Formula 1’s chief technical officer Pat Symonds says that the FIA overreacted to the porpoising concerns that were vocalised early on in 2022.
Amid the introduction of new technical regulations, several teams found that their cars bounced at high speed.
The problem was particularly highlighted by Mercedes, who also started the year off the pace compared to front-runners Red Bull and Ferrari.
The FIA installed measures to combat the problem, including closer scrutiny of the planks and skids underneath the cars. It also formulated a metric that would define a limit for an acceptable level of vertical oscillation.
For 2023, the floor edges have been raised by 15mm while the diffuser throat height will be raised.
But Symonds says that he thinks the FIA went too far with its intervention.
“I think they overreacted a bit after Baku,” Symonds told Auto Motor Und Sport, referring to when Lewis Hamilton appeared to be in pain as he climbed out of his car post-race .
“In Baku, we saw the worst effects because a team tried something that didn’t work and then went public quite loudly.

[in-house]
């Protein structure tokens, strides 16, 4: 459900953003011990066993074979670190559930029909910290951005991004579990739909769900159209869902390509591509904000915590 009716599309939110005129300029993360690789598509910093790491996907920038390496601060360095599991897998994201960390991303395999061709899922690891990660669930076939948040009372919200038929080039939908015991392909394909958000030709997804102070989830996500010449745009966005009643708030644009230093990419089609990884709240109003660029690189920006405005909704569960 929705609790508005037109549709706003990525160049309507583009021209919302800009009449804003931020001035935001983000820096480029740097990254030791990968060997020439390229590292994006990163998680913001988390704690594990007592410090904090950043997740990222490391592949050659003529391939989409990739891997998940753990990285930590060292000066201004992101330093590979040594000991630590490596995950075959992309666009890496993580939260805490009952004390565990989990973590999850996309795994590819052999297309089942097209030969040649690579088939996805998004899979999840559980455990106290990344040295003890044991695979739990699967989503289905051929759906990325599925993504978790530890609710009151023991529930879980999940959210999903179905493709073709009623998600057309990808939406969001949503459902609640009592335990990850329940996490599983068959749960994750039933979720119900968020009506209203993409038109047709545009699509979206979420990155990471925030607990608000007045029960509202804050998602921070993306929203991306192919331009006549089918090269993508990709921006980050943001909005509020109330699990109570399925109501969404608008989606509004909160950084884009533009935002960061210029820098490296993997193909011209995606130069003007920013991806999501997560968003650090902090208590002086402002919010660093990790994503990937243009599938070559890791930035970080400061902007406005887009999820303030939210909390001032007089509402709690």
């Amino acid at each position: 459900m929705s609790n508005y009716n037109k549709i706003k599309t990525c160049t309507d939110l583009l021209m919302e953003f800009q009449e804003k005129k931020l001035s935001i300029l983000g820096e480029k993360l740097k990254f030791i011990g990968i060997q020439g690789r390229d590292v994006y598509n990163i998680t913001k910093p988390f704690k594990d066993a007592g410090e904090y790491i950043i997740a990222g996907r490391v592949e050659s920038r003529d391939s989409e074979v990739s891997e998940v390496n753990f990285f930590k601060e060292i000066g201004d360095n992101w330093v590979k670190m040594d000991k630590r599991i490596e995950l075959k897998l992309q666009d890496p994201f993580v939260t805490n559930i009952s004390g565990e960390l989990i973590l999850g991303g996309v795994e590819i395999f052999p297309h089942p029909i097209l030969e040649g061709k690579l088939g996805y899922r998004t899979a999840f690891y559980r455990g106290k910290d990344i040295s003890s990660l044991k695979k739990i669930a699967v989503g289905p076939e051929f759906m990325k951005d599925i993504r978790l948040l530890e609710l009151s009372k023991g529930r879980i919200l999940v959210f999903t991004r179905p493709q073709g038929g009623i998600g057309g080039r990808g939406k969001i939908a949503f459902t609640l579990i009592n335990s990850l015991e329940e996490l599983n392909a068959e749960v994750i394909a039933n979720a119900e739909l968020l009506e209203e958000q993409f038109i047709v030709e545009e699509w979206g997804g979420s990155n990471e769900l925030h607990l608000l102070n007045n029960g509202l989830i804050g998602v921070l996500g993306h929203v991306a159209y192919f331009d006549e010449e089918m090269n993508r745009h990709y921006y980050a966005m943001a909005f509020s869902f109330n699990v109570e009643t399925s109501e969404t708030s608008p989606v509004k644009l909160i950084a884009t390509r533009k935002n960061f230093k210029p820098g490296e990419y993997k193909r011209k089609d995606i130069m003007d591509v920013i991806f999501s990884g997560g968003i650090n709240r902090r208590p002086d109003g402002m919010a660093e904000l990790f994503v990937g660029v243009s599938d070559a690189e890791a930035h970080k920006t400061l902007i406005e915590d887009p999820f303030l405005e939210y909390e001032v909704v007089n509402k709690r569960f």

“If they hadn’t intervened, the problems would have been solved. Most teams now understand how to control the bouncing.”
Porpoising was an unforeseen problem ahead of the 2022 season, despite it being present in the ground effect cars from decades ago.
“I have to admit that the problem was not on our radar, but we could have known,” Symonds added.
“We had the means to discover it in advance because we were working with dynamic simulations.
“I should have known too, because I used to work on ground effect cars. I had simply forgotten, [but] without a doubt, the bouncing changed things.
“The teams first had to solve this problem before they could work on their aerodynamics. Bouncing is not purely an aerodynamic problem. There’s also a lot of mechanics involved, for example suspension stiffness.”